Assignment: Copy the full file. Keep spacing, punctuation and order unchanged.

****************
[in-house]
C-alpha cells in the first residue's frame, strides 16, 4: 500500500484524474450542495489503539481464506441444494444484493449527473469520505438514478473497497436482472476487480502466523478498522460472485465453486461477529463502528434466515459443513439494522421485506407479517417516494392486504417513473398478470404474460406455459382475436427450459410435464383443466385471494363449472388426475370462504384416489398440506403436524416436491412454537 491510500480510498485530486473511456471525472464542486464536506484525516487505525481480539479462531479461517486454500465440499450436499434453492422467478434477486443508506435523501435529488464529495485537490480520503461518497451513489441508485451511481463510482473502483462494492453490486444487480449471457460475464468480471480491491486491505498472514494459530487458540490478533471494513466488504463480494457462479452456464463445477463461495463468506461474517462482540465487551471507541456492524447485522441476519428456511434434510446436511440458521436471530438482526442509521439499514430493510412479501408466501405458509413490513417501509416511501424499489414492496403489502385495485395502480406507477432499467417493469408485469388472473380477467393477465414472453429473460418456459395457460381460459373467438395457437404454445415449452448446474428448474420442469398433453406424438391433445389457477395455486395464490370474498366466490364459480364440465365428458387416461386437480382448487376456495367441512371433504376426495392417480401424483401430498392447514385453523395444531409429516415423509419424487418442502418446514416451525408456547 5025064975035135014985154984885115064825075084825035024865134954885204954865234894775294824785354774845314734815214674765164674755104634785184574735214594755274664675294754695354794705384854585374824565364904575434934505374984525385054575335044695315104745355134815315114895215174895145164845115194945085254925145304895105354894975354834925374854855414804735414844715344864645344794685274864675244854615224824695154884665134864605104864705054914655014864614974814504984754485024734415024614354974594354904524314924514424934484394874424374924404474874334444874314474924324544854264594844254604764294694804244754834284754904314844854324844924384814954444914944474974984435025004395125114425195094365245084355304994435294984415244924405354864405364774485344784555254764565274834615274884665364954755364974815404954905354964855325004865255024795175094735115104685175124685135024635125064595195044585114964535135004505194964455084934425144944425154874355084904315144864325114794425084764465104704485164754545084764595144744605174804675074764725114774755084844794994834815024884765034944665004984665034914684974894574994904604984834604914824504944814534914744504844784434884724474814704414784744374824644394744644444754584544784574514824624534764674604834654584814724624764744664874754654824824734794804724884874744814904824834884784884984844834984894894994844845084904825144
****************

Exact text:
[in-house]
C-alpha cells in the first residue's frame, strides 16, 4: 500500500484524474450542495489503539481464506441444494444484493449527473469520505438514478473497497436482472476487480502466523478498522460472485465453486461477529463502528434466515459443513439494522421485506407479517417516494392486504417513473398478470404474460406455459382475436427450459410435464383443466385471494363449472388426475370462504384416489398440506403436524416436491412454537 491510500480510498485530486473511456471525472464542486464536506484525516487505525481480539479462531479461517486454500465440499450436499434453492422467478434477486443508506435523501435529488464529495485537490480520503461518497451513489441508485451511481463510482473502483462494492453490486444487480449471457460475464468480471480491491486491505498472514494459530487458540490478533471494513466488504463480494457462479452456464463445477463461495463468506461474517462482540465487551471507541456492524447485522441476519428456511434434510446436511440458521436471530438482526442509521439499514430493510412479501408466501405458509413490513417501509416511501424499489414492496403489502385495485395502480406507477432499467417493469408485469388472473380477467393477465414472453429473460418456459395457460381460459373467438395457437404454445415449452448446474428448474420442469398433453406424438391433445389457477395455486395464490370474498366466490364459480364440465365428458387416461386437480382448487376456495367441512371433504376426495392417480401424483401430498392447514385453523395444531409429516415423509419424487418442502418446514416451525408456547 5025064975035135014985154984885115064825075084825035024865134954885204954865234894775294824785354774845314734815214674765164674755104634785184574735214594755274664675294754695354794705384854585374824565364904575434934505374984525385054575335044695315104745355134815315114895215174895145164845115194945085254925145304895105354894975354834925374854855414804735414844715344864645344794685274864675244854615224824695154884665134864605104864705054914655014864614974814504984754485024734415024614354974594354904524314924514424934484394874424374924404474874334444874314474924324544854264594844254604764294694804244754834284754904314844854324844924384814954444914944474974984435025004395125114425195094365245084355304994435294984415244924405354864405364774485344784555254764565274834615274884665364954755364974815404954905354964855325004865255024795175094735115104685175124685135024635125064595195044585114964535135004505194964455084934425144944425154874355084904315144864325114794425084764465104704485164754545084764595144744605174804675074764725114774755084844794994834815024884765034944665004984665034914684974894574994904604984834604914824504944814534914744504844784434884724474814704414784744374824644394744644444754584544784574514824624534764674604834654584814724624764744664874754654824824734794804724884874744814904824834884784884984844834984894894994844845084904825144